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How Do We Save Social Security?
By no means am I going to claim my solution to the Social Security crisis is any feat of genius. It is not. In fact, the following proposal to solve the Social Security crisis is simply common sense. It's the kind of common sense that most politicians seem to lack because there is absolutely no reason for us to gut Social Security or to switch Social Security contributions to private accounts. Social Security works just fine the way it is in principle and only a small, albeit political distasteful tweak, is needed to keep it going.
The problem: In its current form, Social Security will go bankrupt by the year 2037, which is the year the Social Security Trust Fund will be depleted.
The solution: Raise the retirement age gradually to whatever point is required to keep contributions exceeding or equal to withdrawals.
The call by those on the right to gut Social Security is cowardice in its purest form. Social Security has been an effective program that has helped millions of Americans in their retirement. Not only that, it's surpluses have helped pay off the national debt. The inability of those on the left to propose a solution to Social Security's problems is also cowardice in its purest form. Neither side wants to do anything about this problem for fear of alienating their constituents. On the left, that's the elderly and Social Security beneficiaries. On the right, it's investors and others who would love to control the massive amounts of money that would be available were Social Security gutted.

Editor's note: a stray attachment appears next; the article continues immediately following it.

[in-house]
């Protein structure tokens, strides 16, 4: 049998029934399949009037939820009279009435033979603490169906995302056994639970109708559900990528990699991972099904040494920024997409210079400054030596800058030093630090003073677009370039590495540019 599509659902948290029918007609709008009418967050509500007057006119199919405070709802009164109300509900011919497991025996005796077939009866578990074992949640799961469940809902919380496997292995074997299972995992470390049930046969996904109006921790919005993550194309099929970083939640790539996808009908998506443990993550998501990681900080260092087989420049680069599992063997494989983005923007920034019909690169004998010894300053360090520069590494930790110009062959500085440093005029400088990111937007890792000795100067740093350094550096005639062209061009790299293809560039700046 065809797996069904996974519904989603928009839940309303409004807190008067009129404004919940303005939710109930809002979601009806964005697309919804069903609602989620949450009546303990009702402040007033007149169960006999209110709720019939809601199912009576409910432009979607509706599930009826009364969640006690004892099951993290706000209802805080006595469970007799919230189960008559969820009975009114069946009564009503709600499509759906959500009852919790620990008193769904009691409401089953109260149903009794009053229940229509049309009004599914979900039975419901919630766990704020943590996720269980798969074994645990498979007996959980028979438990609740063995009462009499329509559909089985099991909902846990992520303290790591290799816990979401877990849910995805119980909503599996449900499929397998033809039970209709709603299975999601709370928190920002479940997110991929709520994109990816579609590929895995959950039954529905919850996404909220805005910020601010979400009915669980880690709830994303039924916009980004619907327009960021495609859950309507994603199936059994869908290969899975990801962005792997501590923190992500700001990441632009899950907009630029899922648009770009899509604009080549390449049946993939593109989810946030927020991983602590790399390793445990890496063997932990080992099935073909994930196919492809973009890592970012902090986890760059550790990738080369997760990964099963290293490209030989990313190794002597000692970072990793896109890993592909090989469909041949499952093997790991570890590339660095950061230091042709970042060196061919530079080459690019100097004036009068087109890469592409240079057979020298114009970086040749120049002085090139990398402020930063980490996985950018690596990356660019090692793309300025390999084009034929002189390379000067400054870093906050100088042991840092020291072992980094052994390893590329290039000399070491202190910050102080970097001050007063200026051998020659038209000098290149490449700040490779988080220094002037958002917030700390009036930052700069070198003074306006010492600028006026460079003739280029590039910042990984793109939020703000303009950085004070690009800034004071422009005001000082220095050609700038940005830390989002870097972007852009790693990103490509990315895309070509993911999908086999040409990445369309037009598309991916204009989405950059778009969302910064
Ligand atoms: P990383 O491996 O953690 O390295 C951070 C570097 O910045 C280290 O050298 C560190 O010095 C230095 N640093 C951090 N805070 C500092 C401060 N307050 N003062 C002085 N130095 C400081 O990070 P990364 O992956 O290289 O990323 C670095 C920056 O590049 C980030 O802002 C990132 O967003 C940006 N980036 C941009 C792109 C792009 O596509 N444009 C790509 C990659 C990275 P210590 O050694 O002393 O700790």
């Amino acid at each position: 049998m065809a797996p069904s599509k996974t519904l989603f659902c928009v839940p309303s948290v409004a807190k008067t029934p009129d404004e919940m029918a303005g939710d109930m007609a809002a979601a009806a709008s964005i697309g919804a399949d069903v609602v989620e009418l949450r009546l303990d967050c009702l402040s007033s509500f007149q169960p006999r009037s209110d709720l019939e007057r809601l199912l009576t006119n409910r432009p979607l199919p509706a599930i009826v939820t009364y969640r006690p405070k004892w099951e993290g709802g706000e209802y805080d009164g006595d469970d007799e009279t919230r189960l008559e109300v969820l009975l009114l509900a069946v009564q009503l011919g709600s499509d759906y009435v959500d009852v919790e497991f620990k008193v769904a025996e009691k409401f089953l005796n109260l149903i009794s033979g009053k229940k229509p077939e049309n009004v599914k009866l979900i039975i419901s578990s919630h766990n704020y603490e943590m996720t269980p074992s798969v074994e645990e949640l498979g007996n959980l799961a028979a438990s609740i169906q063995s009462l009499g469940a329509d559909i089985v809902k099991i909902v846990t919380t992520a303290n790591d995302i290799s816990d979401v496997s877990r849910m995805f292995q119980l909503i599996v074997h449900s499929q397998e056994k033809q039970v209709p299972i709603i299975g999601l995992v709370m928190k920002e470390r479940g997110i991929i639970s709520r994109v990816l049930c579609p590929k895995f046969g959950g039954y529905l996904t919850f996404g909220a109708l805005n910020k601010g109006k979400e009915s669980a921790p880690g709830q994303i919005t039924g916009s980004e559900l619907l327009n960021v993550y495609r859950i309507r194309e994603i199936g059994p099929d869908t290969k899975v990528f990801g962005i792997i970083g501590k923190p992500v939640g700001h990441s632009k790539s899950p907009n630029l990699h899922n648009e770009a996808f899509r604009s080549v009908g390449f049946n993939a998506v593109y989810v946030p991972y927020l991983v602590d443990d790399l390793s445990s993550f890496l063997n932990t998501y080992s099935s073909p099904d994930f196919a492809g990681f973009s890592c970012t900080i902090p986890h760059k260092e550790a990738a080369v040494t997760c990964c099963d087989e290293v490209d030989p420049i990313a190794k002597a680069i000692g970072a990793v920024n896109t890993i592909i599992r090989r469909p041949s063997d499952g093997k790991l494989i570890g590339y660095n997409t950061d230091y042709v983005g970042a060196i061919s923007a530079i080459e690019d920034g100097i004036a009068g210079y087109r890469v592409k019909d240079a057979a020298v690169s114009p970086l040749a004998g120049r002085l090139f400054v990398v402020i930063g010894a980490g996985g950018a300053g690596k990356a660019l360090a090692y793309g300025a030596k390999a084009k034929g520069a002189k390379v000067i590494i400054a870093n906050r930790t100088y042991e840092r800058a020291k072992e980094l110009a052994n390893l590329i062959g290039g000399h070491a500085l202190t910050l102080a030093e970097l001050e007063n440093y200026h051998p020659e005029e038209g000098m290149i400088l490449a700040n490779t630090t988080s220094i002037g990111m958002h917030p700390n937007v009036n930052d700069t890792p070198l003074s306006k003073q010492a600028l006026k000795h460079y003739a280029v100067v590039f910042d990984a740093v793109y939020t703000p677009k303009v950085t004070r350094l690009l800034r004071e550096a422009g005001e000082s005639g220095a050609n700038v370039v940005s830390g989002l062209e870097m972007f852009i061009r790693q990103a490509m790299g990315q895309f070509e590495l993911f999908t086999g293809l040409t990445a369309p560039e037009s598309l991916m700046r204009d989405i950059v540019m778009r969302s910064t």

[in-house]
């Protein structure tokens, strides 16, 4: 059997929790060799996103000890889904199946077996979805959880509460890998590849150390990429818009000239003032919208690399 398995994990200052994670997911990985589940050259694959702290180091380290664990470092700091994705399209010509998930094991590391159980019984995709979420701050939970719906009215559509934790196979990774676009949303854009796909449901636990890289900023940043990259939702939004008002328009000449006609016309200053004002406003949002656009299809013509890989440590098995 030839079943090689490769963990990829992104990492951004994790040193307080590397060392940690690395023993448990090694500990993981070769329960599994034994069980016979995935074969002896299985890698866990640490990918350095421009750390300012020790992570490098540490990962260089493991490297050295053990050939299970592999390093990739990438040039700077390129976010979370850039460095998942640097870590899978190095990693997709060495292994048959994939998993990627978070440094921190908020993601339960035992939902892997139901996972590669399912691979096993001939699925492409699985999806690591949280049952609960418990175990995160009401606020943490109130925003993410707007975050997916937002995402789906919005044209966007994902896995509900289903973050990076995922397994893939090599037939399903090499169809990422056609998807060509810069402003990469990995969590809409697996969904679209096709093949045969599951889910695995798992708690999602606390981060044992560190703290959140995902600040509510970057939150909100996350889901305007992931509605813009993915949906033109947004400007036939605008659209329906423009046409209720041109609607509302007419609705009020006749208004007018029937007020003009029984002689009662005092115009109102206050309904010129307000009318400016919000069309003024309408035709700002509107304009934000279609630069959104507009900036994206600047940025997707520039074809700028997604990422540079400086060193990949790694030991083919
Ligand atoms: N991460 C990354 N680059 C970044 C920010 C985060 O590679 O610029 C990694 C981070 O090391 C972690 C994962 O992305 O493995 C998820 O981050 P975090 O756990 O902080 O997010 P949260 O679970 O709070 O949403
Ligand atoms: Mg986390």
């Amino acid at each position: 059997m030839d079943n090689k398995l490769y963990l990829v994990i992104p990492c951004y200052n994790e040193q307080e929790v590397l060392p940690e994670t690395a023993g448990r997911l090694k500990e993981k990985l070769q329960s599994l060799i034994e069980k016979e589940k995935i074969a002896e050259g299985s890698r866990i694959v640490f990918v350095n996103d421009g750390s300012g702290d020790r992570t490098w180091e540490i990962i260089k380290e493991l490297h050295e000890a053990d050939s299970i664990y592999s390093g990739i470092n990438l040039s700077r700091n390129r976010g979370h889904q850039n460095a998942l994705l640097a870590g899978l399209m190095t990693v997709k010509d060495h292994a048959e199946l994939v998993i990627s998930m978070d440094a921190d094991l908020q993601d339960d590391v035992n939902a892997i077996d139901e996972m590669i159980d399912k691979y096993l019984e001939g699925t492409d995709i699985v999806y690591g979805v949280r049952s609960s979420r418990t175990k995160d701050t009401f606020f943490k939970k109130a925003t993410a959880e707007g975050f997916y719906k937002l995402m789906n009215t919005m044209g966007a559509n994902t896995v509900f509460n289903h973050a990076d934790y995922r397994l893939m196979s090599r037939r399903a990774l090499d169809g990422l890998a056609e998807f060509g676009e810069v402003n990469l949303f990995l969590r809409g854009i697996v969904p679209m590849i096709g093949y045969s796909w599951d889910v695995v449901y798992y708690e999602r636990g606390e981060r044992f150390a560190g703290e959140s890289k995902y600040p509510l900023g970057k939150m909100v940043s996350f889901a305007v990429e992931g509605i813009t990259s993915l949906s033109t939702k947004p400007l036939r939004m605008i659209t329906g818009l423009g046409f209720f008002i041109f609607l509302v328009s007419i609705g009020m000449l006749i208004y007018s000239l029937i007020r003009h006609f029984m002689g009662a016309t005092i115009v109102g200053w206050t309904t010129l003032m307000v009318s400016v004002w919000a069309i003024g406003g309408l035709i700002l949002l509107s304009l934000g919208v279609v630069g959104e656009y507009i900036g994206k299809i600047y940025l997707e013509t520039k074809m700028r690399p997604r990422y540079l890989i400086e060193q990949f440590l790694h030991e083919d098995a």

According to the exhaustive life expectancy study linked below, the change between average life expectancy in the United States at the time Social Security began and now is approximately 14 years. When Social Security began, the average American only lived to be about 63 years old. Now, the average life expectancy is 77 years. When Social Security was originally developed, benefits were paid out at 65 years of age. Today, benefits can be claimed at 62 years of age, though the beneficiary does take a cut in benefits of approximately 30%. Generally, though, the age at which a contributor can claim benefits has not changed.
The solution involves simple math, which is probably why no politician has offered it up as a solution. I would advocate an immediate change in the structure of Social Security to begin paying out benefits at age 70 instead of 65. While I could post some kind of table showing what it would take to save Social Security, the concept is so simple as to be unnecessary. At the very least, raising the retirement age extends the life of the Social Security Trust Fund some number of years. The required change could be implemented in stages or immediately. Logic dictates that some kind of staged implementation would be the most fair since those who were already 64 may have planned for their benefits or retired early.
Raising the retirement age for Social Security benefits is the logical way to save Social Security. Why we haven't seen many politicians step up and offer this remedy speaks less to any problem with Social Security and more to a problem with our politicians.